The worship leader’s heart and diet
The public ministry of a worship leader starts – and is sustained – in private. Our private passion for God and his Word, will fuel our public ministry of inviting our congregations to feast upon him, and magnify his name with us.

When the Church Wounds You

Six weeks ago I began a four-month long sabbatical, for a whole lot of reasons, not the least of which was to have the time and space to heal from a couple decades’ worth of bumps and bruises and scrapes and scars caused by the everyday journeys of life and ministry. The break from weekly worship leading has allowed me to slow down, zoom out, and examine myself and my ministry from 30,000 feet. God has graciously, mercifully, and sometimes painfully, shown me some areas that need his attention, and I’m very acutely aware that there are a lot of people praying for me. The Holy Spirit is doing his work of convicting, counseling, and comforting, and even while I’m knee-deep in five seminary classes this semester, I’m feeling refreshed and renewed.

Every single person in ministry bears their own wounds and has their own stories of how they’ve been hurt. And in the last six weeks alone I’ve had the chance to have long phone conversations with several worship leader friends of mine who are burned out, who have left worship ministry, who are thinking about it, who needed a break a long time ago but haven’t had the opportunity, who have been let go, or who feel like a car stuck in the sand, just spinning their wheels and not getting anywhere. They each have their own stories of being hurt while serving different churches, and while they genuinely want to be effective in ministry, they’re finding that it’s difficult to do so when you’re in pain.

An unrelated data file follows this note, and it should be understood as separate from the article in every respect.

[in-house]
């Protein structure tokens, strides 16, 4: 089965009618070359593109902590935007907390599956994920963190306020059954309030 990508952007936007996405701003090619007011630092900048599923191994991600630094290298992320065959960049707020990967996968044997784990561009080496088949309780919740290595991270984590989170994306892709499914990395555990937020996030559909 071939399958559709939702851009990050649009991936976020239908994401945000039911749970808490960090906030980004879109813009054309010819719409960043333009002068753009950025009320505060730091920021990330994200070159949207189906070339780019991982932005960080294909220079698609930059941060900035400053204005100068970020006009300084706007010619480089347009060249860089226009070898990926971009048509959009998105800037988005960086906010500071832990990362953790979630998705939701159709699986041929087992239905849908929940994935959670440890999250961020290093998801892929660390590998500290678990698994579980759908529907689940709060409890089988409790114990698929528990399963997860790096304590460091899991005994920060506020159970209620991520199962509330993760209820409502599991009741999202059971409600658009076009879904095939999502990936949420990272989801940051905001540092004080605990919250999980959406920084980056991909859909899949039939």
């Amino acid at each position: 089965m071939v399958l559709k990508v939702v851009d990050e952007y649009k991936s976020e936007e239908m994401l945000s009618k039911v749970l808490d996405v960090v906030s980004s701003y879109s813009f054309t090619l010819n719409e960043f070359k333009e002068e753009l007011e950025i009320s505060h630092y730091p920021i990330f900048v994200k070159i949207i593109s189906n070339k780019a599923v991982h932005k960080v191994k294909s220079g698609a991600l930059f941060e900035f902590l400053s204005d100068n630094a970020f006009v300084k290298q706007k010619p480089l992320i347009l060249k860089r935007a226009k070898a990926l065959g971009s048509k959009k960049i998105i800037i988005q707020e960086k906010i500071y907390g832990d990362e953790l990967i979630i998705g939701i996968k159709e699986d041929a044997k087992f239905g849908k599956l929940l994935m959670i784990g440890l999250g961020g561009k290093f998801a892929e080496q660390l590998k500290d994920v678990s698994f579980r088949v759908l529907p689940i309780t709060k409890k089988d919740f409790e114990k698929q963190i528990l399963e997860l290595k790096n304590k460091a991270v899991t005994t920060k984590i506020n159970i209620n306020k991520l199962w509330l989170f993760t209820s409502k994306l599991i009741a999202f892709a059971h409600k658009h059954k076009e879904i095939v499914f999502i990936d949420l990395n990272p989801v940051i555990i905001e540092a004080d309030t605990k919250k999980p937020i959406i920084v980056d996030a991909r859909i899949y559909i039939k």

A few weeks before I began my sabbatical I had one of those infamous conversations where someone told me something they had heard from someone else, who had talked to someone else, who had conveyed something they heard second-hand from someone, who heard it from someone somewhere. You know the kind of game-of-telephone thing I’m talking about. The particular thing that was communicated to me, and the particular dubious source from which it originated, was not surprising to me in the least, but it still hurt. Why? Because it happened to rub up against one of those wounds from decades earlier. It wasn’t the thing itself that hurt, but it aggravated an old wound.

I explained that kind of scenario to another worship leader friend of mine by likening it to when you walk into a room and smell something that takes you back to an old house or an old memory from 25 years ago. In an instant, you’re transported back in time. She told me that she knew exactly how I felt, and then proceeded to tell me something that had just happened to her the morning before our conversation. For her, it wasn’t the particular “thing”, but it was how it smelled, and what that smell evoked.

Being in a ministry is a wonderful privilege and joy. And it is also an exhausting and painful experience. When the Church hurts you, it leaves a wound. And when we’re not honest about those wounds, to quote an old seminary professor of mine, “it messes us up”.

We get resentful towards the Church. We become hardened. We react to almost everything with cynicism. We lead out of a defensive posture. And in our heart of hearts, we want to run away. It’s all understandable, and every single person in ministry has experienced (or is currently experiencing) these symptoms. It doesn’t mean anything’s wrong with you, but it does mean God is getting your attention.